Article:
Industrial hygiene may not be a household name, but our knowledge base is exactly what is needed to help win this fight. The American Board of Industrial Hygiene (ABIH) defines the discipline as (emphasis added):
“Industrial hygiene is the science of protecting and enhancing the health and safety of people at work and in their communities. Health and safety hazards cover a wide range of chemical, physical, biological and ergonomic stressors. Those dedicated to anticipating, recognizing, evaluating and controlling those hazards are known as Industrial Hygienists. They are professionals dedicated to the well-being of people – at work, at home and in the community.”
A major responsibility of Industrial Hygienists (IHs) is to educate both the workforce and management about the hazards in their workplaces. We know how to evaluate hazards and use all the controls available to mitigate risk. For instance:
- IHs understand the physics of aerosols and how a cough, sneeze or even speech can spread virus-containing droplets through the air, and what it takes to engineer out a hazard using ventilation, filtration and barriers.
- His understand the chemistry of disinfectants and know what is effective at neutralizing the virus and what it takes to effectively decontaminate a person or surface.
- IHs understand physical means of virus destruction such as heat, cold, ultraviolet light and ionization.
- IHs routinely measure the quantity of hazardous substance in a workplace and can verify whether cleaning procedures are working to remove virus surface contamination in a given environment.
- IHs know the ins and outs of personal protective equipment, in particular respiratory protection.
IHs know how to devise and educate workers on administrative controls.
In the hierarchy of controls engineering controls are at the forefront when it comes to a naturally occurring airborne biological hazard. Where an infection exists isolation of a space by putting it under negative pressure with HEPA filtration is essential to keep the virus from spreading. A NASA study has shown that HEPA filtration can effectively capture the virus even though it is very small (approximately 0.125 micrometers in diameter.)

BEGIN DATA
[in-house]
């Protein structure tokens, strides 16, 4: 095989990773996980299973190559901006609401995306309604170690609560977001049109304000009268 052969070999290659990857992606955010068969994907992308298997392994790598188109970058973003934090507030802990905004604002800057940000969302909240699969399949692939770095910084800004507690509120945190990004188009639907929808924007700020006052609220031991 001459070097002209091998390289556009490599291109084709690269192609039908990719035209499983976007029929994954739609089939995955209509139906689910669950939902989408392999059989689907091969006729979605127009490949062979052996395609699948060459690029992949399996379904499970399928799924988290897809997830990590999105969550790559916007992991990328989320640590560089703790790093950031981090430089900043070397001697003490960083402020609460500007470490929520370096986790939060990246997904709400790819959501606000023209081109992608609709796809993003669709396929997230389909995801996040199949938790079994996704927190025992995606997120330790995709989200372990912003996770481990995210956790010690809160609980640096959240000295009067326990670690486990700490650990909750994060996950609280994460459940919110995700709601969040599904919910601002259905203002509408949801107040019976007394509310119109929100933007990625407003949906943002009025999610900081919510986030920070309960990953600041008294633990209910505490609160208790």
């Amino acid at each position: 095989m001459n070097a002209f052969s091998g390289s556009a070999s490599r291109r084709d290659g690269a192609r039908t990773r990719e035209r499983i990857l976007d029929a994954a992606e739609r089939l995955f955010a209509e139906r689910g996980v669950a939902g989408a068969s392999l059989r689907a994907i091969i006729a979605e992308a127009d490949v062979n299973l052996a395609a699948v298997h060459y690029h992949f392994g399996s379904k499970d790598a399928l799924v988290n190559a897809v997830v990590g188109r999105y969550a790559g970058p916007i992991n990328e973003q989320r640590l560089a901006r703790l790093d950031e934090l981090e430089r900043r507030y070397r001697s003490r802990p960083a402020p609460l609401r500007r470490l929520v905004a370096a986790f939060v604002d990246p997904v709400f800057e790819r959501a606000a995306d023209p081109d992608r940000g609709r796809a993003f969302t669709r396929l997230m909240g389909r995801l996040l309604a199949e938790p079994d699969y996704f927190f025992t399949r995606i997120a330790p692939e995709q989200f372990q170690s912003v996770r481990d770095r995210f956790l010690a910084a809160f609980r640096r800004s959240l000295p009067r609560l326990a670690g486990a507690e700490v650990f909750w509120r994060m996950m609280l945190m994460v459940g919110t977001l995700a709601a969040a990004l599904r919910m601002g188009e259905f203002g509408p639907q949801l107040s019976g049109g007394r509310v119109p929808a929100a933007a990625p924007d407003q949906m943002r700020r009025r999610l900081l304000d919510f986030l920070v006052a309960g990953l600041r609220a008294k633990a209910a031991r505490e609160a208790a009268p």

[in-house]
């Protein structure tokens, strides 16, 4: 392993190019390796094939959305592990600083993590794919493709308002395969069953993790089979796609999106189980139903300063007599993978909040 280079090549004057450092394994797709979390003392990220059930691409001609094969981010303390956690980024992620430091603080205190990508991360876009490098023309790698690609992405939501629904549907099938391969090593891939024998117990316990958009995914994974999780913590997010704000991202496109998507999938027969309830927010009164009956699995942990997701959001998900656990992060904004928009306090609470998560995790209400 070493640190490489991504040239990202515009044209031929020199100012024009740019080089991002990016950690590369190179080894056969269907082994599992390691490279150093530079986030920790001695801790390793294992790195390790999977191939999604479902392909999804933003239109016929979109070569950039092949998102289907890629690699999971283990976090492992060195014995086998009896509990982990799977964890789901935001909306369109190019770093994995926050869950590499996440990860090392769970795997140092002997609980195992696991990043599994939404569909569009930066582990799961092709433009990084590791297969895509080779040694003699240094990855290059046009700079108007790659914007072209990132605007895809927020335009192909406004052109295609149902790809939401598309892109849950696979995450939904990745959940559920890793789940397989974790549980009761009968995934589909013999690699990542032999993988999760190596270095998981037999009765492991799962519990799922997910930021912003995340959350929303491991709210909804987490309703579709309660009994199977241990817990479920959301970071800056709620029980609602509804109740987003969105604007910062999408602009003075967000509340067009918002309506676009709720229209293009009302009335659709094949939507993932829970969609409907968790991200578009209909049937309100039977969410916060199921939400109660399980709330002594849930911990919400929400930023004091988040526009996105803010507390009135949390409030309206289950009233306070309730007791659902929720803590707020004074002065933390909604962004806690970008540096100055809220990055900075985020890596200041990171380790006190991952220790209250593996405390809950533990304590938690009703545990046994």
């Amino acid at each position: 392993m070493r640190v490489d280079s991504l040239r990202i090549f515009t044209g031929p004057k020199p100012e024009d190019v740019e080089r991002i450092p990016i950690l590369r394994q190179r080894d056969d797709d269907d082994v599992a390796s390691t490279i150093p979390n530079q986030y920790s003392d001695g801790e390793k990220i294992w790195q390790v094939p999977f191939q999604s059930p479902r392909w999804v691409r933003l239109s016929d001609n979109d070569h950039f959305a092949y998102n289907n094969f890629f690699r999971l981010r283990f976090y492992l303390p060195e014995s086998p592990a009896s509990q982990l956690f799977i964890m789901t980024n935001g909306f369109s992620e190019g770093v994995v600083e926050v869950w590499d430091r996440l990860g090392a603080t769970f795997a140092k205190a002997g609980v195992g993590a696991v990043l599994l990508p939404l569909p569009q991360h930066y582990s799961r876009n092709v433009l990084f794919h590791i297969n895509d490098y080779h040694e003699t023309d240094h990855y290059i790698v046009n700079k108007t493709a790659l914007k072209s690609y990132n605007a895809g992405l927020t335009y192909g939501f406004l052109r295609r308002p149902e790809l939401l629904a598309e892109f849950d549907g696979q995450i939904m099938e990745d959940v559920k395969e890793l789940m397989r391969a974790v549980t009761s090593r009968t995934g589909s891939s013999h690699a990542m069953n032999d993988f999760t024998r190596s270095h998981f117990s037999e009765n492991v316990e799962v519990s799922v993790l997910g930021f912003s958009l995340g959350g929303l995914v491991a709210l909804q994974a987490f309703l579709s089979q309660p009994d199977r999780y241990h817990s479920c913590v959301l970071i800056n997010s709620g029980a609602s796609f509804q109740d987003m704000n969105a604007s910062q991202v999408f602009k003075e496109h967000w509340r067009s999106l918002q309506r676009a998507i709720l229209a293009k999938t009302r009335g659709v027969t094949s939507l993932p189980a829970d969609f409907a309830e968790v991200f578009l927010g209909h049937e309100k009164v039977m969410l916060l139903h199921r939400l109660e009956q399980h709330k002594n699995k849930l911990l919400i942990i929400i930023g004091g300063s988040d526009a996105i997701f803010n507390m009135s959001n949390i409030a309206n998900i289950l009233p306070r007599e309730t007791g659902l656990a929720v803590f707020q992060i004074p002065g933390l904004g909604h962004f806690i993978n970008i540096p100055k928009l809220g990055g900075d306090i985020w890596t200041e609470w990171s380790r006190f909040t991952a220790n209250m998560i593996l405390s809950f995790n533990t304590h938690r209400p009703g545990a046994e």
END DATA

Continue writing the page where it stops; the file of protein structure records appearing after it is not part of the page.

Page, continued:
Barriers are another means of protecting workers. One example is workers in a meat packing plant working side by side, on a production line. Easily cleaned Plexiglas barriers were placed between each worker. This, along with the other controls, improved employee protection. We’ve likely all seen the see-through barriers going up in grocery stores to help separate checkout clerks from the general public.
In the workplace, administrative controls are practices people must participate in to protect themselves. Though social distancing, hand washing, and avoidance of face touching seem like simple rules they must be continually reinforced. Through training sessions, IHs emphasize the importance of these cardinal rules and teach management how to effectively and continually reinforce them.
Housekeeping is of paramount importance in controlling exposure to SARS Cov-2. IHs recommend procedures and disinfectants that neutralize the virus or wash it away on surfaces and equipment. IHs can verify the effectiveness of a housekeeping procedure.
Personal Protective Equipment
Respiratory protection is a profound area of expertise for the industrial hygienist. Since 1971 IHs have relied on laboratory certification of respirators by the U.S. HHS Department’s National Institute for Occupational Safety and Health (NIOSH), which at that time took over respirator certification from the US Bureau of Mines. NIOSH certifies respirators for a specific range of uses. Any respirator use requires training and fit testing and IHs are able provide this training to workers in many settings.
The pandemic poses a unique problem for healthcare workers and others who must wear respiratory protection when dealing with SARS-CoV-2. The respirator of choice for most, the N95 filtering facepiece respirators (FFR) though manufactured in large quantities, are still not sufficient in number to prevent shortages. These FFRs are meant to be disposed of after a single use, but they have to be reused, often for several days due to the shortage. IHs are trained in the function, selection, cleaning and care of respirators and can advise users of the best ways to deal with FFR reuse in this unique situation.
IHs have also been on the forefront of suggesting the pros and cons of alternative face coverings, including suggestions on what not to use. For instance, furnace filters have been suggested as a face covering material, but should not be used because furnace filters may contain fiberglass that may be released. Cotton bandanas, though inefficient at filtration are okay to use when something better isn’t available to prevent an infected person from unknowingly transmitting the virus. IHs specify other PPE too, e.g. eye, hand, and gowns.